I finally finished the two week invasion of IVF treatment. Man, giving myself those shots was not easy at first but when you have to do something it becomes normal. I don't know how those that suffer with diabetes handle it. I'm doing this treatment not by choice but by necessity. Because I'll be undergoing a bone-marrow transplant I'll be getting chemotherapy & radiation leading to me not being able to have children. So in order to still have my own children I was given this great opportunity to store my own eggs for the future. I'm so grateful that I will still be able to have children with the man I fall in love with and marry.
I had to give myself two separate shots the first week then it grew to three shots a day for about three days then four shots and finally the day before my egg removal (10in all) I took one end of the cycle shot. The process was weird for me because getting an injection is nothing new to me since I get them all the time dealing with this disease but to have to do it myself was the game changer I had to get used to. I would first wash my hands with anti-bacterial soap and them get the syringes and medications out. Then depending on the dosage I would draw into the needle the amount needed, find a spot in my lower abdomen or upper thigh and inject. I'm not going to lie, injecting myself would sting at times and the syringes would be really full making it longer to inject myself.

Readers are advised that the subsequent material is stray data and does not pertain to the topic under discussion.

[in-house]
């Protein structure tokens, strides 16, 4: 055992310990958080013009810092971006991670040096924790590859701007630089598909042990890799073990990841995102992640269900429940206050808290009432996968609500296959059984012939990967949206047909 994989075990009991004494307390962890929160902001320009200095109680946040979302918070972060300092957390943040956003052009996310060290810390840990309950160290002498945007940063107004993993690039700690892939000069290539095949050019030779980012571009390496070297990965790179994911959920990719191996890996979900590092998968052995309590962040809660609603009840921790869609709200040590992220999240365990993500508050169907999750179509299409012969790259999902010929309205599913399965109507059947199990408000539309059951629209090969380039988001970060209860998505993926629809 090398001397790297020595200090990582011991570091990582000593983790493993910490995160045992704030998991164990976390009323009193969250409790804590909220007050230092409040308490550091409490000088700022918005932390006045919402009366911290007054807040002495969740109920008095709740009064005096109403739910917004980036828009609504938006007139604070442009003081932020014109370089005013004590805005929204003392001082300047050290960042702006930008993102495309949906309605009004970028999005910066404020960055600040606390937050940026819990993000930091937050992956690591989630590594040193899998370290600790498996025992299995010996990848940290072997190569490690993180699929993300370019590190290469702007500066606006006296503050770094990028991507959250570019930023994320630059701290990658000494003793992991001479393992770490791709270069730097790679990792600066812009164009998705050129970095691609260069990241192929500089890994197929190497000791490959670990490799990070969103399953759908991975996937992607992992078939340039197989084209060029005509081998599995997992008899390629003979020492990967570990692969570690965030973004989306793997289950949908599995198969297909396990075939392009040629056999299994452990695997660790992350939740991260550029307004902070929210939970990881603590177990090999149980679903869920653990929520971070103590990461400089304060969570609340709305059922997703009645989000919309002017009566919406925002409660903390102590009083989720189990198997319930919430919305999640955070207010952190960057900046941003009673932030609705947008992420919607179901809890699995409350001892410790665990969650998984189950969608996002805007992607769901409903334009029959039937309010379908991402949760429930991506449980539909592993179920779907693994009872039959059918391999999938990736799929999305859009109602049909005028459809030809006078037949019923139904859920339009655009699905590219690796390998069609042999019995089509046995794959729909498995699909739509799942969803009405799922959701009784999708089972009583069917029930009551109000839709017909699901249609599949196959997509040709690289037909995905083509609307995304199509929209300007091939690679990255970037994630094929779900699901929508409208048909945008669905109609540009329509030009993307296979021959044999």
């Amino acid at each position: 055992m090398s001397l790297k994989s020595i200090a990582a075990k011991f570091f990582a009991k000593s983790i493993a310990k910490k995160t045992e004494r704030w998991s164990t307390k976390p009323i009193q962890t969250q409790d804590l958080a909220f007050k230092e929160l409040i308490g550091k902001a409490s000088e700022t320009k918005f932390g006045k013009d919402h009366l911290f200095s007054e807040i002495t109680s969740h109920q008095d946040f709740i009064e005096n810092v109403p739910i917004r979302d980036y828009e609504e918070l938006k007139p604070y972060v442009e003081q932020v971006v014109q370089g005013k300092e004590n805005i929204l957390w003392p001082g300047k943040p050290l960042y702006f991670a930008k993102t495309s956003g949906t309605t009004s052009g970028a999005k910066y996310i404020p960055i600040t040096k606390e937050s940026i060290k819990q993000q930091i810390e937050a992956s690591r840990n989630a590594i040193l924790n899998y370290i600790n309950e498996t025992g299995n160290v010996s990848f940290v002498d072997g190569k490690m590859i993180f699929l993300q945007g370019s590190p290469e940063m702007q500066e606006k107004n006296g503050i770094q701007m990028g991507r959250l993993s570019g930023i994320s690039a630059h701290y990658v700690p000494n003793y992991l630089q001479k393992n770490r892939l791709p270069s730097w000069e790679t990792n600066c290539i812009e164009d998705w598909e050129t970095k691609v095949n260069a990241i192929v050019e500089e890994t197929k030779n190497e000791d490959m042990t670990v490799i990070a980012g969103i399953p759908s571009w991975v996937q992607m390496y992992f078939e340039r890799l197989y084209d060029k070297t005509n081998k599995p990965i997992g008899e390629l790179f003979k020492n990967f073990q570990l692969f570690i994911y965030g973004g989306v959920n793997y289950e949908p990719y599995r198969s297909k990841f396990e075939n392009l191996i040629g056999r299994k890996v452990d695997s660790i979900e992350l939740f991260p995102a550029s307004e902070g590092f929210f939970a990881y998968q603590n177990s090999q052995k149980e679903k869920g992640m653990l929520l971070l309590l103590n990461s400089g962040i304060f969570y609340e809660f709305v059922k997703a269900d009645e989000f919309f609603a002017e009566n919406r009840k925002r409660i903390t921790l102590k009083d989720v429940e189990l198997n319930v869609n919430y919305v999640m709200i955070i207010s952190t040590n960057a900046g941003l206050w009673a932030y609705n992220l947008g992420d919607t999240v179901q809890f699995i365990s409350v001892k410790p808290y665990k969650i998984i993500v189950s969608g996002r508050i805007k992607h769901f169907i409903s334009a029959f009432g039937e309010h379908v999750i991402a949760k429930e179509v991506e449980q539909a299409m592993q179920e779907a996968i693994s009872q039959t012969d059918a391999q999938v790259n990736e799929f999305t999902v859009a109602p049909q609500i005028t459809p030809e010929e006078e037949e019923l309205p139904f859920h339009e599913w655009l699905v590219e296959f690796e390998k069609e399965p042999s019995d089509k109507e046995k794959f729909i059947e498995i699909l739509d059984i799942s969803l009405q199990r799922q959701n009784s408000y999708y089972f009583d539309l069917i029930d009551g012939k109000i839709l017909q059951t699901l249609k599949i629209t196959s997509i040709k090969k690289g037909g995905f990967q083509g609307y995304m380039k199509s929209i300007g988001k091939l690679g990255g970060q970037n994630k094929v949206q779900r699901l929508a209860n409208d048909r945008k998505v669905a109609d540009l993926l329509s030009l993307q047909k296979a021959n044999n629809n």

I noticed that over time I had begun to get fluid retention, hand & feet swelling (as though I were pregnant). It's a surreal experience that I find had to explain. The main part was finding a donor and thinking through all the characteristics I'm looking for. Height, hair color, ethnicity, etc. All these things you wouldn't normally be thinking off but I find myself having to.
The morning of my egg retrieval was horrible because I was in an enormous amount of pain from my sickle cell anemia and left the emergency room to run about 2hrs away to get the procedure done. After the fact though I couldn't help but think in terms of: my child is on a petri dish waiting for me. Wow. But the injecting myself and going into the doctors office every three days to do an ultra sound and to test my levels to determine the dosage I inject was now all finally over!
Now I can move forward with the transplant without fear and worry that I can't have children. I'm now open to just getting through the transplant and recovering!